Inside Out: An autobiography
Text, $45 hb, 342 pp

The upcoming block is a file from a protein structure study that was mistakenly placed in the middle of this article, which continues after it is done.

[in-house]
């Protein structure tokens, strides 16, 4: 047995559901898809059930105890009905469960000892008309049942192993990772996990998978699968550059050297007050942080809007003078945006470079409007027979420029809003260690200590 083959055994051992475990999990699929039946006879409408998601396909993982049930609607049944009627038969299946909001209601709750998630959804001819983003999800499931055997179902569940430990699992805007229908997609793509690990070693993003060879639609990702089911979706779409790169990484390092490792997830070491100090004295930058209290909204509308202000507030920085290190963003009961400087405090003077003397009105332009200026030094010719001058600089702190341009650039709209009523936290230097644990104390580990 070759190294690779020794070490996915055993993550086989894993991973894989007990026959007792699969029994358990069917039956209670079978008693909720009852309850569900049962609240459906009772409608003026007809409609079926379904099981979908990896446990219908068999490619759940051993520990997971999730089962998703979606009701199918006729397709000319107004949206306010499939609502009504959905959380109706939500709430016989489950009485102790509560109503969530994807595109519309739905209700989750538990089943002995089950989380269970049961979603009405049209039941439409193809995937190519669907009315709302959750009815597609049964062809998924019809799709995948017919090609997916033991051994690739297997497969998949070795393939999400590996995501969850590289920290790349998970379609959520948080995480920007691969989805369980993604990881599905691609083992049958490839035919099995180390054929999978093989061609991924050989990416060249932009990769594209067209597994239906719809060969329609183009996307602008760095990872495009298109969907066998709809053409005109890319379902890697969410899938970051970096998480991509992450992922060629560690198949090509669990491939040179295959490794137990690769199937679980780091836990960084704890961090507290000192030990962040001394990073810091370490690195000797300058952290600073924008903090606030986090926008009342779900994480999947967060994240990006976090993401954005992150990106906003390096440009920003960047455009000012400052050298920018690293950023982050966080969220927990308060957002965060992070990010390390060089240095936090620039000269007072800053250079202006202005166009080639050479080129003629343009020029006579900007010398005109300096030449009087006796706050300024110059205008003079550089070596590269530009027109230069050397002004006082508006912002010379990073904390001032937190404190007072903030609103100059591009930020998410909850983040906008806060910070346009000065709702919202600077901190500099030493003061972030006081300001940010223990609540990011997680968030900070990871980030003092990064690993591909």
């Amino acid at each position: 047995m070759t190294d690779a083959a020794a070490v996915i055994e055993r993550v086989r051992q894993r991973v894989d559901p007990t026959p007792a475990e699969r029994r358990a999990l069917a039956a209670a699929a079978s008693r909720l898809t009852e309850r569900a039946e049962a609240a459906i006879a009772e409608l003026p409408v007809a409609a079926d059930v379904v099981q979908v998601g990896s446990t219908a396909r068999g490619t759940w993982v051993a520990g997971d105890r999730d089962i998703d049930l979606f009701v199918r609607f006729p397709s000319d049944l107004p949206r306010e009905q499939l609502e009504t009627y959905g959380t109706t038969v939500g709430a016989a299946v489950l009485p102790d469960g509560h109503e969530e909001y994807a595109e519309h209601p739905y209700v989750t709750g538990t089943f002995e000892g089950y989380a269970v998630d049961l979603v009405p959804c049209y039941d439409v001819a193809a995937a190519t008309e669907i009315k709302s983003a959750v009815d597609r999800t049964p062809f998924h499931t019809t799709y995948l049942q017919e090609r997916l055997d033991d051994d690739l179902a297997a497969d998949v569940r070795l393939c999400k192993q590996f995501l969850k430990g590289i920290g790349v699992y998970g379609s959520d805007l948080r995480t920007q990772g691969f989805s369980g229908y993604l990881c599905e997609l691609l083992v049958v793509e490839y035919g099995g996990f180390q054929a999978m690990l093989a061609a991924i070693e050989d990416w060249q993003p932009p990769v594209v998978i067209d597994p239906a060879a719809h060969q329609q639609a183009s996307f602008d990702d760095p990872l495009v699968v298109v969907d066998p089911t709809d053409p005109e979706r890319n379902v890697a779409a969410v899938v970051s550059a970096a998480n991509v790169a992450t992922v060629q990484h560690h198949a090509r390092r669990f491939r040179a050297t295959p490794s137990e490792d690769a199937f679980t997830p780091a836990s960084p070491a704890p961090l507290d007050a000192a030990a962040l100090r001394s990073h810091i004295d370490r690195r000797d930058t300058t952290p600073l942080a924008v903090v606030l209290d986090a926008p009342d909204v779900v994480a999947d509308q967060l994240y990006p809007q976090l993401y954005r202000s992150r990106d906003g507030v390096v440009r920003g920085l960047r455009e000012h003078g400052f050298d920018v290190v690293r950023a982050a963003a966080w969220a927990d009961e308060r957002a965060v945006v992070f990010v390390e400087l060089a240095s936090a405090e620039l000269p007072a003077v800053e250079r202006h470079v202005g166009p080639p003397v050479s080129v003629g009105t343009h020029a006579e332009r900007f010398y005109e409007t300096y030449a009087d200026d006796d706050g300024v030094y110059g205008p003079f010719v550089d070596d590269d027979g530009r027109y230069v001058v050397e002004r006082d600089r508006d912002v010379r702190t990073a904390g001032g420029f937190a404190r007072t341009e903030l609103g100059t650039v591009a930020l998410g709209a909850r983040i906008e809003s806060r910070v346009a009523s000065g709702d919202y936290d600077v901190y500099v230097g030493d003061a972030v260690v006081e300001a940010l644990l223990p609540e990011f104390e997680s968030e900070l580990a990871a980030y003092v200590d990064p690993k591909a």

Aptly, John Ashberry has described Robert Adamson as ‘one of Australia’s national treasures’. Since the late 1960s Adamson has been a vital presence in the renaissance of Australian poetry, both in his own work and as an editor and publisher. The immense command of his writing, its trajectory from the early postmodernist explorations of the poet’s voice and the possibilities of Orphic vision to the clear lyricism of his Hawkesbury poems, has made Adamson one of the reasons why Australian poetry, as Clive James often points out, is as good as any being written in English at the present time. And there is an extraordinary story behind the writing, which comes through in the poetry, and which Adamson now relates in Inside Out: An Autobiography.